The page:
Then – much to our wondering eyes should appear – when we returned to Lima the previously stiff hostal melted into a very nice place to stay. (Maybe they knew I write a blog…) We still had to bring our own fruit and cheese to breakfast, but they gave us a wonderful room – so much nicer than our initial spot and they even offered us a second cup of coffee or tea at no extra cost.

In all – I would keep your expectations modest. Our experience in Peru was that breakfast is NOT like your experience at Brazilian pousadas. Take care of yourself. Enjoy. The people are indeed wonderful.

It should be noted that we took the expensive tourist trail from Lima to Cusco to Machu Picchu and back. Less expensive routes are possible. But we definitely had to fight against the tourist exploitation tide.

Luiz and I generally “follow our nose” when it comes to international travel. We book the first night and then just take it from there. In this case we found ourselves wanting a bit more advance work to avoid cold and clammy sleeping situations. Let it be a lesson to us. (Maybe we are just getting older…)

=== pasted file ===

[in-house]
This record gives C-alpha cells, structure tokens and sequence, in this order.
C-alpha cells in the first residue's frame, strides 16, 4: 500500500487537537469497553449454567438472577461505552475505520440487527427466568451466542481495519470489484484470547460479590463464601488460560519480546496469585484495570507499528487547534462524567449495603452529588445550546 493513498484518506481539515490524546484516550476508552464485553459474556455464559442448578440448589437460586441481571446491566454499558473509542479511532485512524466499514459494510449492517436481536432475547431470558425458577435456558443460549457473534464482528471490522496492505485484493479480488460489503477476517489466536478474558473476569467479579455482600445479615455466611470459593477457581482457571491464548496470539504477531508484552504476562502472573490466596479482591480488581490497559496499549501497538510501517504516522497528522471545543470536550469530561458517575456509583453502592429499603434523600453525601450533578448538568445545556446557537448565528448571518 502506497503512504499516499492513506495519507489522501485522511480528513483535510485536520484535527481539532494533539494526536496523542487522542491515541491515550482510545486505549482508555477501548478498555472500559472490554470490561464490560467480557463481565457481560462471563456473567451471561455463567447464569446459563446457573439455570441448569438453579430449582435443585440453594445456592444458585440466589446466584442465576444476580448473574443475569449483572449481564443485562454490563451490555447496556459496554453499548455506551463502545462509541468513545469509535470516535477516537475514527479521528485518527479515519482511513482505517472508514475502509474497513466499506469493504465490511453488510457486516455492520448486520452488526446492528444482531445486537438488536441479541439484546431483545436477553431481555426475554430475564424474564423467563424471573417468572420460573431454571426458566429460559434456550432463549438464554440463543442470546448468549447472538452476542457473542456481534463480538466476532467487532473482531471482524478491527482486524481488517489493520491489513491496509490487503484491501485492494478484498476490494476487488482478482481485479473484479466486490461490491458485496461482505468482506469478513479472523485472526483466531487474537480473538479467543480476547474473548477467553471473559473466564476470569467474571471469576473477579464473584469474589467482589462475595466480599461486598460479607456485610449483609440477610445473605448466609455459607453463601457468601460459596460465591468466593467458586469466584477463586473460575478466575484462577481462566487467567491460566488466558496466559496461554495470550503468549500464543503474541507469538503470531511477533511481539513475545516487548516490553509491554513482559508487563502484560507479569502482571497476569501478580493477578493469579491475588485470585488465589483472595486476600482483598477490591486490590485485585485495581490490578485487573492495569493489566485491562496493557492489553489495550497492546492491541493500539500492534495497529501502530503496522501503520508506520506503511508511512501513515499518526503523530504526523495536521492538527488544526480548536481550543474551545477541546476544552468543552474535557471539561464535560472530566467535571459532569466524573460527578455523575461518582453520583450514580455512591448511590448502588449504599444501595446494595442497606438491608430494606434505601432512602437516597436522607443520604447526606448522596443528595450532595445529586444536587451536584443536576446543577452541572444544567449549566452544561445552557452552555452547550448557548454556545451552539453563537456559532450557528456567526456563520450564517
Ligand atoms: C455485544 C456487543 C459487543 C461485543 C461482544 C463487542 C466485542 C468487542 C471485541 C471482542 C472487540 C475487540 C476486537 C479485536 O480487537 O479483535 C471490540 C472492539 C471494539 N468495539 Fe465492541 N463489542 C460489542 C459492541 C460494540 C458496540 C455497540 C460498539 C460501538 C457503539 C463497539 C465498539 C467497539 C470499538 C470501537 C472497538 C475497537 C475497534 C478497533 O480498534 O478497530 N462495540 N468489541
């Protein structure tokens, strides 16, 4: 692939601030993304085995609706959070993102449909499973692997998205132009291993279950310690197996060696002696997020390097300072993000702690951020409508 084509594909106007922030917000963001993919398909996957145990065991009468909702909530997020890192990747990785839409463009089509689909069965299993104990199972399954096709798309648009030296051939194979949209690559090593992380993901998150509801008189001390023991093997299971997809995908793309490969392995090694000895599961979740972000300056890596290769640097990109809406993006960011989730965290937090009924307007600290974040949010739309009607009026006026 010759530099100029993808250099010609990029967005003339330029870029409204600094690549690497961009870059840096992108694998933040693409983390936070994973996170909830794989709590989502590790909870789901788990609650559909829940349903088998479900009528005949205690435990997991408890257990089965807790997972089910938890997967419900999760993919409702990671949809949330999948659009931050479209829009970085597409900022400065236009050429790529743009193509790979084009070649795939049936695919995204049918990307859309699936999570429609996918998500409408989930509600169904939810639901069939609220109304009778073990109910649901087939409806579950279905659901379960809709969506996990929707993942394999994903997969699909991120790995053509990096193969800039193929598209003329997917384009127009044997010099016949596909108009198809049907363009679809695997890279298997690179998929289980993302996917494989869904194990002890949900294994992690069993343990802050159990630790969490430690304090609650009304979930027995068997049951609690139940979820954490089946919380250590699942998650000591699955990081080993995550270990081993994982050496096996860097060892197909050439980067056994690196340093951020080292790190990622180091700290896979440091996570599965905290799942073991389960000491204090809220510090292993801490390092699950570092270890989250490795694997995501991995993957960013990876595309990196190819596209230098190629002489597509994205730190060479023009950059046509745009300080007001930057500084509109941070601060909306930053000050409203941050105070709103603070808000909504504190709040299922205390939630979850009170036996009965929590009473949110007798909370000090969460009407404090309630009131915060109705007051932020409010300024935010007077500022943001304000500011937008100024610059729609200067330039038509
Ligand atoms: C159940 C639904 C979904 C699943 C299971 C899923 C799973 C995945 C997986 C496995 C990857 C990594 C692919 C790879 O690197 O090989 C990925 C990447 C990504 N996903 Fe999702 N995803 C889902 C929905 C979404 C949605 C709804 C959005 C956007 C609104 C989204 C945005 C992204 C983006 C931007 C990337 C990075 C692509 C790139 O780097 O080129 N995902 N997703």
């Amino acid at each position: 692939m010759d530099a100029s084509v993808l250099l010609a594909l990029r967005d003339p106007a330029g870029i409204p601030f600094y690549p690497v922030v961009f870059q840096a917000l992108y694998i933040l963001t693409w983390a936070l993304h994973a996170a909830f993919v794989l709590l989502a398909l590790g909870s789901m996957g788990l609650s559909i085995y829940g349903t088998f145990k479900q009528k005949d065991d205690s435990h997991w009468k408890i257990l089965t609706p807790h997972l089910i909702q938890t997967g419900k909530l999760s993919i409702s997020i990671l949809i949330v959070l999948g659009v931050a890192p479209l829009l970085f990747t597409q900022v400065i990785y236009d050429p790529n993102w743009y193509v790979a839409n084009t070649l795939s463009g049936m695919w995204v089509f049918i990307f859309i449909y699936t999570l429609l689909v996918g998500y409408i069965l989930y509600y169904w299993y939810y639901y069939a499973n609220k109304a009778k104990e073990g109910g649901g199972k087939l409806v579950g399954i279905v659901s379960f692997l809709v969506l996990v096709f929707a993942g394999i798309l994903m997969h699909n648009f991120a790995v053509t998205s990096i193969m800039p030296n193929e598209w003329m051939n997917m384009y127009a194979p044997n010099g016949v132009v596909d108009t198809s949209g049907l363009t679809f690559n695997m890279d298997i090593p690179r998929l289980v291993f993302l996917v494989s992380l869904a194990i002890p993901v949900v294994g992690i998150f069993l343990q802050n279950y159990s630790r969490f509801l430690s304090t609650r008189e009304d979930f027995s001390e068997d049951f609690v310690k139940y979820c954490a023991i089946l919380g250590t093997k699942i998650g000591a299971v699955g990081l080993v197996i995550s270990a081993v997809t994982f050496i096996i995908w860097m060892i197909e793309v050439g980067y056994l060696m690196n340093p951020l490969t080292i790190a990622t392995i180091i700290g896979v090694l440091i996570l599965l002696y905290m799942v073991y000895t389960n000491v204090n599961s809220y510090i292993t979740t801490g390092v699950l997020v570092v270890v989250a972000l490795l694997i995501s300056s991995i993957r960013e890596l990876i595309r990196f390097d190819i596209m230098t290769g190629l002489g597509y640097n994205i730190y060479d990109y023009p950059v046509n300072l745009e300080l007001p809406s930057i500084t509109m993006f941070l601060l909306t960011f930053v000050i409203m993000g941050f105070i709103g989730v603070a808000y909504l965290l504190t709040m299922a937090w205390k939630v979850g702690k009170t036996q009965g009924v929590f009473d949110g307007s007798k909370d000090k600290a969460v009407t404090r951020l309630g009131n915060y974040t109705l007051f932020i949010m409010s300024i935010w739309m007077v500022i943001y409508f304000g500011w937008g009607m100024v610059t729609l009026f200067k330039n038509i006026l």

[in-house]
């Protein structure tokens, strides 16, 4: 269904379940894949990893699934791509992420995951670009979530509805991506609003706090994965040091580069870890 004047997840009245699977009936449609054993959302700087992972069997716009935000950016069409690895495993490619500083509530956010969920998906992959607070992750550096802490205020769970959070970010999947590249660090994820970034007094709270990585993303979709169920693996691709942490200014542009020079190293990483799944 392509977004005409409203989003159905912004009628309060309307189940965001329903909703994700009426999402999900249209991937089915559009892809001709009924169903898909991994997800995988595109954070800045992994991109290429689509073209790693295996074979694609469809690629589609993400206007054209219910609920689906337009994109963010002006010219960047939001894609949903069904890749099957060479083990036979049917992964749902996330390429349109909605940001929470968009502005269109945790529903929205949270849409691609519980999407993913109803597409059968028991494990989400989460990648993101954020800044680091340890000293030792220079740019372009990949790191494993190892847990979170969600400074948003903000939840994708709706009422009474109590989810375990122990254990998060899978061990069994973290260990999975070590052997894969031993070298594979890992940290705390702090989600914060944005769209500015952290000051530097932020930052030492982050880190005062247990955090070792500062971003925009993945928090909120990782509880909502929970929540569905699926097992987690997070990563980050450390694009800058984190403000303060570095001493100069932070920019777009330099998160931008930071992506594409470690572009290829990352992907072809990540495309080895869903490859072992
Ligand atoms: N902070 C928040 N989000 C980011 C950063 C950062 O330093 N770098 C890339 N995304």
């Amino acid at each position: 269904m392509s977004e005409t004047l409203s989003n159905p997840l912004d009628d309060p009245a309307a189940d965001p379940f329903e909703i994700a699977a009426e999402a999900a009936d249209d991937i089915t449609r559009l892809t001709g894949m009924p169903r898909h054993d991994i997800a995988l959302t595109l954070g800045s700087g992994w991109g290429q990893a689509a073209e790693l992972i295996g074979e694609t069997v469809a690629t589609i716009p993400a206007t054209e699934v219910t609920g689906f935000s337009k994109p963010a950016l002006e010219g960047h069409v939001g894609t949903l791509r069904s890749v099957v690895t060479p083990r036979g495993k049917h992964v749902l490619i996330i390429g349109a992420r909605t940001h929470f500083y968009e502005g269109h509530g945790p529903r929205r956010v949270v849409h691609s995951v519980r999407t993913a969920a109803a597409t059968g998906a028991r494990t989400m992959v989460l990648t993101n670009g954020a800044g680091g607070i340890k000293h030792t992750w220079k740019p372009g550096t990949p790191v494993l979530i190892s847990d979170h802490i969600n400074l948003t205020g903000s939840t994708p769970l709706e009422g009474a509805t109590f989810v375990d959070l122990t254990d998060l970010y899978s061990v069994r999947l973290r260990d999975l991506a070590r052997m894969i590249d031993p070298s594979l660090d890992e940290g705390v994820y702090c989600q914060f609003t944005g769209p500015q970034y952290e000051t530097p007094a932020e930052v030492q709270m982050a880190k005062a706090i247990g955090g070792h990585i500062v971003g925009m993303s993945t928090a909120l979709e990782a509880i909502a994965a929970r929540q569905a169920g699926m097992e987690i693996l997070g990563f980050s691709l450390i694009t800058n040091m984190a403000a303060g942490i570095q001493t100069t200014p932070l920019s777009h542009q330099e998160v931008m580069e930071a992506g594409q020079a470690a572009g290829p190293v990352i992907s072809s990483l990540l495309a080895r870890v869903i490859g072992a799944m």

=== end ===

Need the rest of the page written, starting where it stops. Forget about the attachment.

Do go visit Peru – it was wonderful! Our daily bed rates were US$40 – US$50 on our limited, cheap route. More is more – but we had a fine time.

 - still trying to get the photo right... sorry...

Monday, May 7, 2012

Be back soon

Signing off for a couple weeks. Off to Machu Picchu. Deatils to follow... (and hot springs in Aguas Calientes).

Wednesday, May 2, 2012

Ten reasons why you should move to Brazil

10 - You will never find pão de queijo that tastes as good anywhere else.

9 - Living in flip flops never felt so good.

8 - Surfing is not only a lifestyle, but you have infinite beaches.

7 - Everybody knows your name (especially if you are a gringo).

6 - Fruit and juices are taken to a whole new level.

5 - Holidays are really holidays (not shopping days).

4 - The ´village´ takes care of your (our) children.

3 - The cachaça is out of this world.

2 - These days - opportunity is exploding.

1 - Name your reason - what are you thinking?